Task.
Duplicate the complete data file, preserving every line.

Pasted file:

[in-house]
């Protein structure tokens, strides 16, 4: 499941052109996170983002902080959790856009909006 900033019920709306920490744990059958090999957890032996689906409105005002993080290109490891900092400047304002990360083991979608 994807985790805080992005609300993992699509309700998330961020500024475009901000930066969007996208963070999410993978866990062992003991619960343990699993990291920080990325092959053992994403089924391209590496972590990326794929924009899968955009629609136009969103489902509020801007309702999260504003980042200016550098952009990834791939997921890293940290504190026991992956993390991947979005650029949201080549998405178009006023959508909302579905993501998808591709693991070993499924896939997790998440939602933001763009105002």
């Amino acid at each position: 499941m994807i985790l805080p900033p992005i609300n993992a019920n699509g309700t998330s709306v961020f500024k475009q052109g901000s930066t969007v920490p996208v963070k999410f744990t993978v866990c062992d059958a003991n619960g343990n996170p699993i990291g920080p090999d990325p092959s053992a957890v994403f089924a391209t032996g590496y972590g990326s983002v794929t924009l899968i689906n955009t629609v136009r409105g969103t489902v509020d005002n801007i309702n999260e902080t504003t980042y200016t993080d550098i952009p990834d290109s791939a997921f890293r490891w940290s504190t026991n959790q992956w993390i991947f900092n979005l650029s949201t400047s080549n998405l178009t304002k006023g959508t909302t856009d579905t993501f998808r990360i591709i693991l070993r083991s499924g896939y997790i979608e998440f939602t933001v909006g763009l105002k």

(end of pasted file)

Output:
[in-house]
């Protein structure tokens, strides 16, 4: 499941052109996170983002902080959790856009909006 900033019920709306920490744990059958090999957890032996689906409105005002993080290109490891900092400047304002990360083991979608 994807985790805080992005609300993992699509309700998330961020500024475009901000930066969007996208963070999410993978866990062992003991619960343990699993990291920080990325092959053992994403089924391209590496972590990326794929924009899968955009629609136009969103489902509020801007309702999260504003980042200016550098952009990834791939997921890293940290504190026991992956993390991947979005650029949201080549998405178009006023959508909302579905993501998808591709693991070993499924896939997790998440939602933001763009105002």
């Amino acid at each position: 499941m994807i985790l805080p900033p992005i609300n993992a019920n699509g309700t998330s709306v961020f500024k475009q052109g901000s930066t969007v920490p996208v963070k999410f744990t993978v866990c062992d059958a003991n619960g343990n996170p699993i990291g920080p090999d990325p092959s053992a957890v994403f089924a391209t032996g590496y972590g990326s983002v794929t924009l899968i689906n955009t629609v136009r409105g969103t489902v509020d005002n801007i309702n999260e902080t504003t980042y200016t993080d550098i952009p990834d290109s791939a997921f890293r490891w940290s504190t026991n959790q992956w993390i991947f900092n979005l650029s949201t400047s080549n998405l178009t304002k006023g959508t909302t856009d579905t993501f998808r990360i591709i693991l070993r083991s499924g896939y997790i979608e998440f939602t933001v909006g763009l105002k």